Danna YU,Rongquan ZHENG,Qinfang LU,et al.Genetic Diversity and Population Structure for the Conservation of Giant Spiny Frog (Quasipaa spinosa) Using Microsatellite Loci and Mitochondrial DNA[J].Asian Herpetological Research(AHR),2016,7(2):75-86.[doi:10.16373/j.cnki.ahr.150040]
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Genetic Diversity and Population Structure for the Conservation of Giant Spiny Frog (Quasipaa spinosa) Using Microsatellite Loci and Mitochondrial DNA
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Asian Herpetological Research[ISSN:2095-0357/CN:51-1735/Q]

2016 VoI.7 No.2
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Genetic Diversity and Population Structure for the Conservation of Giant Spiny Frog (Quasipaa spinosa) Using Microsatellite Loci and Mitochondrial DNA
Danna YU1 Rongquan ZHENG12* Qinfang LU1 Guang YANG23 Yao FU1 and Yun ZHANG1
1 Institute of Ecology, Zhejiang Normal University, Jinhua 321004, Zhejiang, China
2 Key Lab of Wildlife Biotechnology and Conservation and Utilization of Zhejiang Province, Jinhua, Zhejiang 321004, China
3 Jiangsu Key Laboratory for Biodiversity and Biotechnology, College of Life Sciences, Nanjing Normal University, Nanjing 210046, Jiangsu, China
sexual selection acoustic communication male-male competition phonotaxis tests coevolution
The giant spiny frog (Quasipaa spinosa) is an endangered species with a relatively small distribution limited to southern China and Northern Vietnam. This species is becoming increasingly threatened because of over-exploitation and habitat degradation. This study provides data on the genetic diversity and population genetic structure of the giant spiny frog to facilitate the further development of effective conservation recommendations for this economically important but threatened species. We examined 10 species-specific microsatellite loci and Cyt b genes (562 bp) collected from 13 wild populations across the entire range of this species. Results of 10 microsatellite loci analysis showed a generally high level of genetic diversity. Moreover, the genetic differentiation among all 12 populations was moderate to large (overall FST = 0.1057). A total of 51 haplotypes were identified for Cyt b, which suggests high haplotype nucleotide diversities. Phylogeographic and population structure analyses using both DNA markers suggested that the wild giant spiny frog can be divided into four distinct major clades, i.e., Northern Vietnam, Western China, Central China, and Eastern China. The clades with significant genetic divergence are reproductively isolated, as evidenced by a high number of private alleles and strong incidence of failed amplification in microsatellite loci. Our research, coupled with other studies, suggests that Q. spinosa might be a species complex within which no detectable morphological variation has been revealed. The four phylogenetic clades and some subclades with distinct geographical distribution should be regarded as independent management units for conservation purposes.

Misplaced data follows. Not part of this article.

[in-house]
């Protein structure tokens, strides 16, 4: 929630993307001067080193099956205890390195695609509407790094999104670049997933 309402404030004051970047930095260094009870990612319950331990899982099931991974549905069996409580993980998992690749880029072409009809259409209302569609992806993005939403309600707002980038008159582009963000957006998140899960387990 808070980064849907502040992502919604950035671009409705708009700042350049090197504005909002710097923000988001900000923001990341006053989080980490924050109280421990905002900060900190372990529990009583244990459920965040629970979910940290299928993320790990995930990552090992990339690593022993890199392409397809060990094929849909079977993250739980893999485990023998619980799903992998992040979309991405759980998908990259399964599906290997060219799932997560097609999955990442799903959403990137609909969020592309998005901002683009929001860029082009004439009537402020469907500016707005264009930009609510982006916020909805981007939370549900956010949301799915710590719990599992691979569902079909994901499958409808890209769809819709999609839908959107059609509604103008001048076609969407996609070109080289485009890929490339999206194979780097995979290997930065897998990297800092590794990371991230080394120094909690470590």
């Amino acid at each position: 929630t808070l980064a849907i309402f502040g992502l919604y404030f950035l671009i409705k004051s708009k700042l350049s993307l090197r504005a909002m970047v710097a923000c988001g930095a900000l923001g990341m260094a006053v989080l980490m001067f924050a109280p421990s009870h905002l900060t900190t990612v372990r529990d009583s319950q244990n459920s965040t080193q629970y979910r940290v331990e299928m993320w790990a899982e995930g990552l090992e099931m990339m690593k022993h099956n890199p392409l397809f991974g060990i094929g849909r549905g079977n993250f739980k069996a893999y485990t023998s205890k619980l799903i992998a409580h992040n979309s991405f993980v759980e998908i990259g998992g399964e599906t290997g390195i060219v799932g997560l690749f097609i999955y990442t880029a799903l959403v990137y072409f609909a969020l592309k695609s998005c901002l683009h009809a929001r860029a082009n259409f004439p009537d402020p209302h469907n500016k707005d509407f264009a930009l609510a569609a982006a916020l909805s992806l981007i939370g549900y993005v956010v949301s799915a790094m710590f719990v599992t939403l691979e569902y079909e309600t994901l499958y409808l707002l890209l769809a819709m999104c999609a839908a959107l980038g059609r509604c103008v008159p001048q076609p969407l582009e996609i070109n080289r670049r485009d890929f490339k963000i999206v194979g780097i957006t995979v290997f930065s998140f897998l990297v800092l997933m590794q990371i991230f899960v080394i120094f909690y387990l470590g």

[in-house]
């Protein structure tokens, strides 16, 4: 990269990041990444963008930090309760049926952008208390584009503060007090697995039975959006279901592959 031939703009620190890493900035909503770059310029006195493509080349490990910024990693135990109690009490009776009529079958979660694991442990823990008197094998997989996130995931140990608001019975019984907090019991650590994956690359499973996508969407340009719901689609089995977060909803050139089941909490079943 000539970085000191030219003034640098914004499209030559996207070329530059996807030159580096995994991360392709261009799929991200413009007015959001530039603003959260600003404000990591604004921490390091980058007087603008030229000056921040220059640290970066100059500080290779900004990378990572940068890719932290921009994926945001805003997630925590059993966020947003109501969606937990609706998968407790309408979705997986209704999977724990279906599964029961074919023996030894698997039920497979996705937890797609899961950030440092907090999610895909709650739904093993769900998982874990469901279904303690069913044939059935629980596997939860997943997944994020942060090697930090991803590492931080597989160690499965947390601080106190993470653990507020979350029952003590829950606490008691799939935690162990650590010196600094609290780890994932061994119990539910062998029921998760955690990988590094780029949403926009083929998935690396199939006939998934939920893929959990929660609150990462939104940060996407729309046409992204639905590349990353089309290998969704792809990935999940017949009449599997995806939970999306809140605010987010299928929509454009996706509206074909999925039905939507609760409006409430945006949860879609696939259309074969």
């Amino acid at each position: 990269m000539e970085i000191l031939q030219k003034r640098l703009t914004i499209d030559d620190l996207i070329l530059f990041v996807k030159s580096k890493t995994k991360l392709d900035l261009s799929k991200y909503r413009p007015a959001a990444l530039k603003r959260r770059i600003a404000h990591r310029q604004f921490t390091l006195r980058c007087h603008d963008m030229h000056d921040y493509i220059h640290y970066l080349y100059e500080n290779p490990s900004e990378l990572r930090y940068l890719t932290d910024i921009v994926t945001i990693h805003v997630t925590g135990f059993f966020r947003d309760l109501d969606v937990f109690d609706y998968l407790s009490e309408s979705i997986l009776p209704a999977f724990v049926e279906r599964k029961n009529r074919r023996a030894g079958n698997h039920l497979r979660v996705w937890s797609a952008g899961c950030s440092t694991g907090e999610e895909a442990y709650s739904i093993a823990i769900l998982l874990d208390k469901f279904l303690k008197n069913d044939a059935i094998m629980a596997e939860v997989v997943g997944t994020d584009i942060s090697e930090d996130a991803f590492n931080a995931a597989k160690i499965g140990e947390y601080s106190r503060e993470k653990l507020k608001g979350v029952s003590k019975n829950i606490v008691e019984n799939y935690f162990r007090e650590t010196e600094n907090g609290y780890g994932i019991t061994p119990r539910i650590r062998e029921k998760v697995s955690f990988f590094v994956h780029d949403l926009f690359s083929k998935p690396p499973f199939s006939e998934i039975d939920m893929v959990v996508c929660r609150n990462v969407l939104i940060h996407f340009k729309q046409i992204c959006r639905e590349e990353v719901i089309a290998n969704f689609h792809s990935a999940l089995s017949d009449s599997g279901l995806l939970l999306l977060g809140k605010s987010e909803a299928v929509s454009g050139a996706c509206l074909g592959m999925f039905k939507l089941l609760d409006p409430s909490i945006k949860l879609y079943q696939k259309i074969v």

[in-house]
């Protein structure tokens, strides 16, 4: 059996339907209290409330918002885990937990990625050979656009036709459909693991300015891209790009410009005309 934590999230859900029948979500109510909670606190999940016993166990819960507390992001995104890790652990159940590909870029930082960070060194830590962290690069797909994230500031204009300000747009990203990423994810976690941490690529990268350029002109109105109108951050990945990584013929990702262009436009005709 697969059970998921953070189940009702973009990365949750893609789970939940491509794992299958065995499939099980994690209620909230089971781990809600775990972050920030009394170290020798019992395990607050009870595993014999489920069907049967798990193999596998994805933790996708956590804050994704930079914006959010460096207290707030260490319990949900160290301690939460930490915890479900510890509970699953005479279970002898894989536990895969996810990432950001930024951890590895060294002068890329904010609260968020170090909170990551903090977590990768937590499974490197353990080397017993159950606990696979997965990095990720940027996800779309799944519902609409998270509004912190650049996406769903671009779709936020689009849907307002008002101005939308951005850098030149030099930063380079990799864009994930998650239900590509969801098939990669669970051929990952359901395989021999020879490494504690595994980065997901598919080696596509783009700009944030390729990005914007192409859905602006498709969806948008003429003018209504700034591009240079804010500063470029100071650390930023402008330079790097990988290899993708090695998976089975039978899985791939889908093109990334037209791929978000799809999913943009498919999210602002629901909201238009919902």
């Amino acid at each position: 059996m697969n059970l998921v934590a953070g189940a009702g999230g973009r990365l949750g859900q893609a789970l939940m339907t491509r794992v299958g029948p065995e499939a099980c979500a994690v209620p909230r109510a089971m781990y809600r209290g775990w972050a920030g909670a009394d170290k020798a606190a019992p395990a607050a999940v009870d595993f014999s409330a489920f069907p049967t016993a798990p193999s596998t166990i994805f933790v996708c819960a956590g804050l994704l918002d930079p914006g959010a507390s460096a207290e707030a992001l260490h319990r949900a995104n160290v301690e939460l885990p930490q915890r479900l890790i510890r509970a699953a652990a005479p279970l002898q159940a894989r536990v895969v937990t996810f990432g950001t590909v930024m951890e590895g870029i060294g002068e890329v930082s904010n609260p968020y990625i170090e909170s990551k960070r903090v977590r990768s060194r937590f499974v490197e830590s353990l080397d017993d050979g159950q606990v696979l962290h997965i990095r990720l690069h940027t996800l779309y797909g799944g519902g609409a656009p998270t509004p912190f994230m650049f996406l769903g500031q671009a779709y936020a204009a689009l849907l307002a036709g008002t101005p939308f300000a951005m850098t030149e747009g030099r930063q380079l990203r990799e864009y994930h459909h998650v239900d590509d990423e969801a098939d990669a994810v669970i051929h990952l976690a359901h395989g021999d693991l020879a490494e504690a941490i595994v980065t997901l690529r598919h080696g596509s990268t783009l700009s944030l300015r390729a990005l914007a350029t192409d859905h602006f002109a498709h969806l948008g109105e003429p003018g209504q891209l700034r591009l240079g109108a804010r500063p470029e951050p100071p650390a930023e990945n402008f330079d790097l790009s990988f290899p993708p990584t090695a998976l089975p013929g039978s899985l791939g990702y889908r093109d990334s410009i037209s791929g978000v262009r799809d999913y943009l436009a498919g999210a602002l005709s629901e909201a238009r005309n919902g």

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Last Update: 2016-06-25